Mortgage delinquencies had their first fourth quarter uptick since 2013, the Mortgage Bankers Association (MBA) said on Wednesday. Its quarterly National Delinquency Survey put the delinquency rate, loans that are at least one payment past due but not in foreclosure, at 4.80 percent of all mortgages in the last quarter of 2016. This was an increase of 28 basis points (bps) from the third quarter level and was 3 bps higher than in the fourth quarter of 2015.
The serious delinquency rate, loans that are more than 90 days past due or in foreclosure, was 3.13 percent, up 17 basis points from the previous quarter and an increase of 31 bps from a year earlier. MBA said over 70 percent of the serious delinquencies were attributable to loans originated in 2007 and earlier."
Foreclosure starts dipped 2 bps from the prior
quarter to a rate of 0.28 percent. This
was 8 bps below the rate in the fourth quarter of 2015 and was the lowest rate
of foreclosure starts since the fourth quarter of 1988. The decrease in starts occurred
across all loan types
The foreclosure inventory, loans actively in process of foreclosure, represented 1.53 percent of active mortgages, down 2 basis points from Q3 and 24 bps from the fourth quarter of 2015. The foreclosure inventory rate was the lowest since the second quarter of 2007.
Marina Walsh, MBA's Vice President of Industry Analysis, commented, "We saw a mixed set of results in the most recent survey. Mortgage delinquencies increased in the fourth quarter for the first time since 2013, while both new foreclosure starts and the percentage of loans in foreclosure continued to decline.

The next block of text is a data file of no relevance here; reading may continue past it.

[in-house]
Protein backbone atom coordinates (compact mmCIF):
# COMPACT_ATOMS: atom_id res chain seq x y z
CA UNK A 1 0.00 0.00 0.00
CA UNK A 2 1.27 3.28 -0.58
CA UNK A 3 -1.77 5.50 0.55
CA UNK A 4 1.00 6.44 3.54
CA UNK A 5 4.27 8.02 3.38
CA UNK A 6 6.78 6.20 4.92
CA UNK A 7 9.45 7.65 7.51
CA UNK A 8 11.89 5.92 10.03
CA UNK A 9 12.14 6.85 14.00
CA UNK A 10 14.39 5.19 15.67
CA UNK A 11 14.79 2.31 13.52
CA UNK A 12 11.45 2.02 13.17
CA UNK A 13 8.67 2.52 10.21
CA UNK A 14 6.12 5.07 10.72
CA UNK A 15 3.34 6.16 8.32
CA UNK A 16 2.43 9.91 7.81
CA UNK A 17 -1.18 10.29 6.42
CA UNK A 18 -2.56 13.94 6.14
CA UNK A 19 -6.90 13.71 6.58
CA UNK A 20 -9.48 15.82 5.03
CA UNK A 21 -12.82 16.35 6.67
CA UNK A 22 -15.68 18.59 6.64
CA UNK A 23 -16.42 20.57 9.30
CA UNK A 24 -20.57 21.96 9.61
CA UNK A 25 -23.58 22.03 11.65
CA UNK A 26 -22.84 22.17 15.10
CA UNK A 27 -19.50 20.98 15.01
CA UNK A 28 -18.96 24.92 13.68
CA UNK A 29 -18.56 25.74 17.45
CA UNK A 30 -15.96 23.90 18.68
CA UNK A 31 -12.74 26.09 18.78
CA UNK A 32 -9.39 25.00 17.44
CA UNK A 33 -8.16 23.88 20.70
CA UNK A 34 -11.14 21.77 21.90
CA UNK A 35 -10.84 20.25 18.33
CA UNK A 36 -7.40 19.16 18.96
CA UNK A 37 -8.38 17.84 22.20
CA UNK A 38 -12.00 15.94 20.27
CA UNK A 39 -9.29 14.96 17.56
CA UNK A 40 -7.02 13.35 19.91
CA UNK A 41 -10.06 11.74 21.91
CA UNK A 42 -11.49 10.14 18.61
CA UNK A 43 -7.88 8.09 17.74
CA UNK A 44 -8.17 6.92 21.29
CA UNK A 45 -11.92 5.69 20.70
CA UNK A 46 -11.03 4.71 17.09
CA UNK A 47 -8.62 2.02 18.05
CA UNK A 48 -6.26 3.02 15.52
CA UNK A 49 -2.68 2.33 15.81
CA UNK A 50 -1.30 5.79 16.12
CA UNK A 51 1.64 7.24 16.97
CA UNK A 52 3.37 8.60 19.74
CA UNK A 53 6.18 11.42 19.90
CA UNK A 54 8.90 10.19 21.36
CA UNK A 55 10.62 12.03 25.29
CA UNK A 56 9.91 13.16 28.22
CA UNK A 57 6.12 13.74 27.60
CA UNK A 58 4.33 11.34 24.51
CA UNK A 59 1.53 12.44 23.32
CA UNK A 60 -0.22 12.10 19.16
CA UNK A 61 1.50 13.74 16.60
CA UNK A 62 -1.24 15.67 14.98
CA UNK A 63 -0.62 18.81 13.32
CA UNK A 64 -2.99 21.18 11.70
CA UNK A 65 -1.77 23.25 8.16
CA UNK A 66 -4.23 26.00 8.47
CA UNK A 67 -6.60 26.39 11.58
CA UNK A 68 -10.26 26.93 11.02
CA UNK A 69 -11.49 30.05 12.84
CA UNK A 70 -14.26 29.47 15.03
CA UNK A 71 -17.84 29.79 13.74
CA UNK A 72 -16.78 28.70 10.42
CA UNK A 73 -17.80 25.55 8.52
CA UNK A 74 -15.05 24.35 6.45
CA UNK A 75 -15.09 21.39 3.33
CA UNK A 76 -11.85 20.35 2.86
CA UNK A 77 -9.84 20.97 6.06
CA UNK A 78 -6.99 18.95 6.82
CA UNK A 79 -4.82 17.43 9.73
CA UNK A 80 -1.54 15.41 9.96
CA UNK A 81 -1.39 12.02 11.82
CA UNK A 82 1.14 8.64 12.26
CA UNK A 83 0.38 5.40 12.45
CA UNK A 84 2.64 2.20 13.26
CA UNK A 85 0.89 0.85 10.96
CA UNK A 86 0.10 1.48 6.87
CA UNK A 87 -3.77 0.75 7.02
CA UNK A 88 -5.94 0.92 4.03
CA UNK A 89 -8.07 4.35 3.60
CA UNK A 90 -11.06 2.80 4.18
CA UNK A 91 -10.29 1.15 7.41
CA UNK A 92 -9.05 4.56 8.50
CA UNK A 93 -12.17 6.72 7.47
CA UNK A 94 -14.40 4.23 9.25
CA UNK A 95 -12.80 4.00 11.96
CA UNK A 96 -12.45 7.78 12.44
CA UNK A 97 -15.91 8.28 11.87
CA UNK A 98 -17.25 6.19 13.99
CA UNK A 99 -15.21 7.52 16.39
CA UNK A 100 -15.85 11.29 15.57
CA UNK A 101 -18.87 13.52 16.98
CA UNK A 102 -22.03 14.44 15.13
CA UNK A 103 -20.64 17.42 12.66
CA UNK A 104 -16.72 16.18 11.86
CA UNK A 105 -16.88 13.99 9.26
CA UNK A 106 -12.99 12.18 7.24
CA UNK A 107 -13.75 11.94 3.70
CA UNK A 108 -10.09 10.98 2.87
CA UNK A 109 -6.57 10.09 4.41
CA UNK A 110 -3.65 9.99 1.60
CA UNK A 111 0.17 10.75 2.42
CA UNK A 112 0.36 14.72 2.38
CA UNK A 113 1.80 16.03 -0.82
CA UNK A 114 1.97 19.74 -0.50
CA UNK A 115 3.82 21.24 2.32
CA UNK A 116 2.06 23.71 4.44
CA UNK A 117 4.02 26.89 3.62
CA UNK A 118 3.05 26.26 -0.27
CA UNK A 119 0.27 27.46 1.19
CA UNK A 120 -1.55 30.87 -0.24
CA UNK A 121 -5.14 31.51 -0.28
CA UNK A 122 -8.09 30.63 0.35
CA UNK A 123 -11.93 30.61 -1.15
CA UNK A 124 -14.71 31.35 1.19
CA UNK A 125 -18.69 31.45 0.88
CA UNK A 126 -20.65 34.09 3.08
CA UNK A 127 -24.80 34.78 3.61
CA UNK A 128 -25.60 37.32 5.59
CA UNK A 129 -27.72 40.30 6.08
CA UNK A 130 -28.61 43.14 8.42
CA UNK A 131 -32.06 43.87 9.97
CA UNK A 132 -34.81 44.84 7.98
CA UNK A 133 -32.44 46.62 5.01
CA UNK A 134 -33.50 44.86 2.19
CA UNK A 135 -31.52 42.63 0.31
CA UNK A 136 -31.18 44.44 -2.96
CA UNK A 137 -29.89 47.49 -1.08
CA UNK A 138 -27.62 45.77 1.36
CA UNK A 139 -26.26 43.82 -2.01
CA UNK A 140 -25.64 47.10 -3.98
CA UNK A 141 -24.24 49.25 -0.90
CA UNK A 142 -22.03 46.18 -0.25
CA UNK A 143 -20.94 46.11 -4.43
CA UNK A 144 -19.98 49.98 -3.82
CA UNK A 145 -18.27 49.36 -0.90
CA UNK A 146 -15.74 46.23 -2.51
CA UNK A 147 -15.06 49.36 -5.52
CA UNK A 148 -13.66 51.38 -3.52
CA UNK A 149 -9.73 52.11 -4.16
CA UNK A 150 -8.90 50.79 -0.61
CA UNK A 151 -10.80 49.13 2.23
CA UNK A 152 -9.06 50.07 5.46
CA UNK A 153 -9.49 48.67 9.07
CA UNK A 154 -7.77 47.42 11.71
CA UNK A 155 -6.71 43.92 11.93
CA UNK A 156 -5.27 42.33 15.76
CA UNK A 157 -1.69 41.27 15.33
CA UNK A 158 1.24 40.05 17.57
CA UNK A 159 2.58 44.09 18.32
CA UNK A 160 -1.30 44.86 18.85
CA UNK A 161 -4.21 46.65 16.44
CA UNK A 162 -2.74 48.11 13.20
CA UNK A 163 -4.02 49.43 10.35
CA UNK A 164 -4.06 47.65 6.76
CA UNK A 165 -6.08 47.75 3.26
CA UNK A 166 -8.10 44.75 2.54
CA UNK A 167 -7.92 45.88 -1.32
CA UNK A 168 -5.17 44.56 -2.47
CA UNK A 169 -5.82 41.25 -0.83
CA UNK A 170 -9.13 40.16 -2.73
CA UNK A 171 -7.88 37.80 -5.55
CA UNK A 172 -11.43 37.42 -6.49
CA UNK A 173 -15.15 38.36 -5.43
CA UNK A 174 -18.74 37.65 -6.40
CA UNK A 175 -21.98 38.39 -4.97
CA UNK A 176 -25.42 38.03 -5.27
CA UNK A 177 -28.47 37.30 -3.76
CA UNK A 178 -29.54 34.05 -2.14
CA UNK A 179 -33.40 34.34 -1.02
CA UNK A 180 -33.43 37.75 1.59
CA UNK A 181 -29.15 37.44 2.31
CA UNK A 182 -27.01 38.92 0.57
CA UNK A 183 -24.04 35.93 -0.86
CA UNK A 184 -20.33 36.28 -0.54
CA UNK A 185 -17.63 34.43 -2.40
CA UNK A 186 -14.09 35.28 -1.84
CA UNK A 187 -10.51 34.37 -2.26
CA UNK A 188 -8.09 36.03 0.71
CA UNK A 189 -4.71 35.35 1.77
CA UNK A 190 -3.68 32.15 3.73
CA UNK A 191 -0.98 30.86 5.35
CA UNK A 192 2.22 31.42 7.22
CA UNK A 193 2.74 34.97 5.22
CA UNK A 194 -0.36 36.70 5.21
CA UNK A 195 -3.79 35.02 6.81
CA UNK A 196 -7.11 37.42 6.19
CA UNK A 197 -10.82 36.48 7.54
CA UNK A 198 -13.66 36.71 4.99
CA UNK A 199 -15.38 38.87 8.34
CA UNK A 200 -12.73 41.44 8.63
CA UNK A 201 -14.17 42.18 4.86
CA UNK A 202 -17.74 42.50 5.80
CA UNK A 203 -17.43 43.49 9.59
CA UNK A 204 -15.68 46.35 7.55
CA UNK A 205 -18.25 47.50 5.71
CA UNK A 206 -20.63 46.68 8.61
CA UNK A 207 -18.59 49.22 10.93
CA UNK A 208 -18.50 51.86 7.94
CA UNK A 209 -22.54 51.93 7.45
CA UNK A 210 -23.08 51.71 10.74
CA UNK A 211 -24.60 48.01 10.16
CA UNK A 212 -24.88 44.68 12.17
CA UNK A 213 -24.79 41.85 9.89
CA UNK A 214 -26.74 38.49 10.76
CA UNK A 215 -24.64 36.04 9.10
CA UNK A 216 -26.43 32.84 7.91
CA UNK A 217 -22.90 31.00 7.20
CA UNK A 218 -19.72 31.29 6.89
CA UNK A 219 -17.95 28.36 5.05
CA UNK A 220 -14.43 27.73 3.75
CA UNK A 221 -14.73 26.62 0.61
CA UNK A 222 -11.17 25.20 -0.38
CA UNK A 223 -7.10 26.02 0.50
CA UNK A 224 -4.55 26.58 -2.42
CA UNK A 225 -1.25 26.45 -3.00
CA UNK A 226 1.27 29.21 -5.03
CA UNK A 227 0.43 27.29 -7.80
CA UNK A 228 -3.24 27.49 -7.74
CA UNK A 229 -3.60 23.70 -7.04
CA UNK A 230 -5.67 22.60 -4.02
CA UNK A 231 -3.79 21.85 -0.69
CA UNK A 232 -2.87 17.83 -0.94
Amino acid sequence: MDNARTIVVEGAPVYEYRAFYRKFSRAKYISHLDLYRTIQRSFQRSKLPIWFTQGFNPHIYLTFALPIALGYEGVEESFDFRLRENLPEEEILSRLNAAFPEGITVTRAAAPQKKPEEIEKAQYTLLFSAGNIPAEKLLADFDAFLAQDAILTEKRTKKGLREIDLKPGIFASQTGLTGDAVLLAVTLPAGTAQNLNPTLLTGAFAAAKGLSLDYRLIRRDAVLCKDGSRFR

"The overall delinquency rate in the fourth quarter increased across all loan types - FHA, VA and conventional - as compared to the third quarter. However, it should be noted that last quarter's overall delinquency rate was at its lowest level since 2006. It is not unexpected that delinquencies could eventually increase off such a low base. We continue to see strong fundamentals in the overall economy, such as rising home values and increased employment, which bodes well for the future performance of FHA, VA and conventional loans.
Walsh said the FHA delinquency rate came off of a near 20 year low of 8.30 percent in the third quarter, rising to 9.02 percent. This was driven primarily by early delinquencies; the 30-day rate was up 55 bps over the quarter, and was led by loans originated in 2014 through 2016. However, on a year-over-year basis, there was no increase in the overall FHA delinquency rate.
The VA delinquency rate rose 11 bps from its third quarter rate, the lowest since 1979, to 4.0 percent in the fourth quarter. Year-over-year the VA rate was down 12 bps. The seasonally adjusted conventional delinquency rate increased to 4.04 percent in the fourth quarter, up 28 bps from the third quarter level and 6 bps compared to the prior a year earlier.
Walsh said, "At the state level, 47 states and DC had no change or a decrease in foreclosure starts in the fourth quarter, while 22 states saw either no change or a decrease in loans in foreclosure. New Jersey and New York continued to have the highest percentage of loans in foreclosure, at 5.42 percent and 4.28 percent, but also continued to show improvement from the previous quarter.